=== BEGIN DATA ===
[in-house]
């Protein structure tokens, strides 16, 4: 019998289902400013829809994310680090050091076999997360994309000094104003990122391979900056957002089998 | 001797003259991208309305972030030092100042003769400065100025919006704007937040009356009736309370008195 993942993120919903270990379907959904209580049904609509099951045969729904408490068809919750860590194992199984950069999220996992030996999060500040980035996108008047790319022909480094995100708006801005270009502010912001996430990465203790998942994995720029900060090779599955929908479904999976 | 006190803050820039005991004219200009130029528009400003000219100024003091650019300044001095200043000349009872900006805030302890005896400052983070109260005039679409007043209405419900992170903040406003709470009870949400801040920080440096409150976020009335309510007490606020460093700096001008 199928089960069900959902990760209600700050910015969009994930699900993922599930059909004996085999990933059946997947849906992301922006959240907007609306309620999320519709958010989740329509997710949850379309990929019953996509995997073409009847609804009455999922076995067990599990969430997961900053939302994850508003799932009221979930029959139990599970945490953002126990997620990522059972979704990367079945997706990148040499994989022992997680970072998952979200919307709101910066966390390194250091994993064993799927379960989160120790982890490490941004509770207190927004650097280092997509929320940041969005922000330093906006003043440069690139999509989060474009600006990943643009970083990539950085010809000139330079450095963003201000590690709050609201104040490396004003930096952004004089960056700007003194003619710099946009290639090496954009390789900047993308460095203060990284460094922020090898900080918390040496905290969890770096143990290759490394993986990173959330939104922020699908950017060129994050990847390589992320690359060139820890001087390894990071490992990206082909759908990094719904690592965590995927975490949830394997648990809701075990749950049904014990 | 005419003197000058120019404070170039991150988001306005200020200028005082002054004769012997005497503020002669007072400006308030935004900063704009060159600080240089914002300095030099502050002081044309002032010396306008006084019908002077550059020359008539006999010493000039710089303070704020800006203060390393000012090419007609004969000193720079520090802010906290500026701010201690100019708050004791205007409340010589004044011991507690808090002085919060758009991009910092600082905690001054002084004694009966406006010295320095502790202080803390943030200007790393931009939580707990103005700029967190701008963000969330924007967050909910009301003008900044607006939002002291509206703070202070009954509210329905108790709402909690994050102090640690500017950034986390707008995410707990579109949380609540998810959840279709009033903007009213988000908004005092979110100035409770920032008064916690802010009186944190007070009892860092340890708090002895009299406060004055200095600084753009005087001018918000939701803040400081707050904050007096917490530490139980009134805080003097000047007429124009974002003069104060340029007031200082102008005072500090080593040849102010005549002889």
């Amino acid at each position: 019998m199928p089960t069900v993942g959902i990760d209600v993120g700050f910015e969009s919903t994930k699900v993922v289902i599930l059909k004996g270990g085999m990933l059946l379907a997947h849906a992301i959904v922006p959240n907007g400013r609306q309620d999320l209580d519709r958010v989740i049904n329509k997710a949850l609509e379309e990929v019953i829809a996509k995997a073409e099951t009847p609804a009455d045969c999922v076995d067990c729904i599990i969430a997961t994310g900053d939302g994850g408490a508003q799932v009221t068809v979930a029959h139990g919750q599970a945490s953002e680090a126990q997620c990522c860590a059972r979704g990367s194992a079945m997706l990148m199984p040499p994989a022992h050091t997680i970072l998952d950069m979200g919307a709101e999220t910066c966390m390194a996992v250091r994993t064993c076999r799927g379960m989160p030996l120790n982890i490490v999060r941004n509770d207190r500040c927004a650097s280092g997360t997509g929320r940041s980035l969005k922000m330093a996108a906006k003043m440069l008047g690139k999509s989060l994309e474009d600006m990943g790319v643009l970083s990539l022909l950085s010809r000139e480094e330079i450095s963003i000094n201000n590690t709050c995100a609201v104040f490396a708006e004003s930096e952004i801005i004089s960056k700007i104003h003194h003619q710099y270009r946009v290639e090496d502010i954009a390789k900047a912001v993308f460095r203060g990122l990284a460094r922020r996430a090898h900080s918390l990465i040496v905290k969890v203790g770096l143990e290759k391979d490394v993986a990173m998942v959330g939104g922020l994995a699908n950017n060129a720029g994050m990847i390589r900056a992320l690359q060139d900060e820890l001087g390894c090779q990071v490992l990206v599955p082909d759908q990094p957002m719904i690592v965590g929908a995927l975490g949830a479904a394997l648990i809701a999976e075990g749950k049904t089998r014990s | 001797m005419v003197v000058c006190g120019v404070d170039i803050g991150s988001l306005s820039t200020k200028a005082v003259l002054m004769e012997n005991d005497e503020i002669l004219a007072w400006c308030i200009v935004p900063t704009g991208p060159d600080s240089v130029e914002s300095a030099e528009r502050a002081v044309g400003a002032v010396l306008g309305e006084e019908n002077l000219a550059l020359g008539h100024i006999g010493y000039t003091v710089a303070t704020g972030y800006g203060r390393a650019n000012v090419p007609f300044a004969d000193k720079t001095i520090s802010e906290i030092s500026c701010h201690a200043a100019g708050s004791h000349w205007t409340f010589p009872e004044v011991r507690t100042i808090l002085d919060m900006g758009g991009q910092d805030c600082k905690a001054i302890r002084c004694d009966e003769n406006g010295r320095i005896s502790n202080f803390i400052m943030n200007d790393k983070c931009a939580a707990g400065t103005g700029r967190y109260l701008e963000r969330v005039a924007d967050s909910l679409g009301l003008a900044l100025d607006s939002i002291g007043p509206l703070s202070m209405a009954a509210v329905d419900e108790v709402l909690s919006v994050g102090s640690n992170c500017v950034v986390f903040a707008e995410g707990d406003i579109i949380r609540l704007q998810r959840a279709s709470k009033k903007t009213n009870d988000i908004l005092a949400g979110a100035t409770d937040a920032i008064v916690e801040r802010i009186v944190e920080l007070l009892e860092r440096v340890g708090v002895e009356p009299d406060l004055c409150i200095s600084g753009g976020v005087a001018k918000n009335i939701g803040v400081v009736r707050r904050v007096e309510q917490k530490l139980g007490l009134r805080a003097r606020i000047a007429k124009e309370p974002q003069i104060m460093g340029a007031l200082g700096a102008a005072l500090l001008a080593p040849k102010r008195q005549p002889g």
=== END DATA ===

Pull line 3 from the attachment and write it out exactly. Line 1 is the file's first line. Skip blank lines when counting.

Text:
């Amino acid at each position: 019998m199928p089960t069900v993942g959902i990760d209600v993120g700050f910015e969009s919903t994930k699900v993922v289902i599930l059909k004996g270990g085999m990933l059946l379907a997947h849906a992301i959904v922006p959240n907007g400013r609306q309620d999320l209580d519709r958010v989740i049904n329509k997710a949850l609509e379309e990929v019953i829809a996509k995997a073409e099951t009847p609804a009455d045969c999922v076995d067990c729904i599990i969430a997961t994310g900053d939302g994850g408490a508003q799932v009221t068809v979930a029959h139990g919750q599970a945490s953002e680090a126990q997620c990522c860590a059972r979704g990367s194992a079945m997706l990148m199984p040499p994989a022992h050091t997680i970072l998952d950069m979200g919307a709101e999220t910066c966390m390194a996992v250091r994993t064993c076999r799927g379960m989160p030996l120790n982890i490490v999060r941004n509770d207190r500040c927004a650097s280092g997360t997509g929320r940041s980035l969005k922000m330093a996108a906006k003043m440069l008047g690139k999509s989060l994309e474009d600006m990943g790319v643009l970083s990539l022909l950085s010809r000139e480094e330079i450095s963003i000094n201000n590690t709050c995100a609201v104040f490396a708006e004003s930096e952004i801005i004089s960056k700007i104003h003194h003619q710099y270009r946009v290639e090496d502010i954009a390789k900047a912001v993308f460095r203060g990122l990284a460094r922020r996430a090898h900080s918390l990465i040496v905290k969890v203790g770096l143990e290759k391979d490394v993986a990173m998942v959330g939104g922020l994995a699908n950017n060129a720029g994050m990847i390589r900056a992320l690359q060139d900060e820890l001087g390894c090779q990071v490992l990206v599955p082909d759908q990094p957002m719904i690592v965590g929908a995927l975490g949830a479904a394997l648990i809701a999976e075990g749950k049904t089998r014990s | 001797m005419v003197v000058c006190g120019v404070d170039i803050g991150s988001l306005s820039t200020k200028a005082v003259l002054m004769e012997n005991d005497e503020i002669l004219a007072w400006c308030i200009v935004p900063t704009g991208p060159d600080s240089v130029e914002s300095a030099e528009r502050a002081v044309g400003a002032v010396l306008g309305e006084e019908n002077l000219a550059l020359g008539h100024i006999g010493y000039t003091v710089a303070t704020g972030y800006g203060r390393a650019n000012v090419p007609f300044a004969d000193k720079t001095i520090s802010e906290i030092s500026c701010h201690a200043a100019g708050s004791h000349w205007t409340f010589p009872e004044v011991r507690t100042i808090l002085d919060m900006g758009g991009q910092d805030c600082k905690a001054i302890r002084c004694d009966e003769n406006g010295r320095i005896s502790n202080f803390i400052m943030n200007d790393k983070c931009a939580a707990g400065t103005g700029r967190y109260l701008e963000r969330v005039a924007d967050s909910l679409g009301l003008a900044l100025d607006s939002i002291g007043p509206l703070s202070m209405a009954a509210v329905d419900e108790v709402l909690s919006v994050g102090s640690n992170c500017v950034v986390f903040a707008e995410g707990d406003i579109i949380r609540l704007q998810r959840a279709s709470k009033k903007t009213n009870d988000i908004l005092a949400g979110a100035t409770d937040a920032i008064v916690e801040r802010i009186v944190e920080l007070l009892e860092r440096v340890g708090v002895e009356p009299d406060l004055c409150i200095s600084g753009g976020v005087a001018k918000n009335i939701g803040v400081v009736r707050r904050v007096e309510q917490k530490l139980g007490l009134r805080a003097r606020i000047a007429k124009e309370p974002q003069i104060m460093g340029a007031l200082g700096a102008a005072l500090l001008a080593p040849k102010r008195q005549p002889g």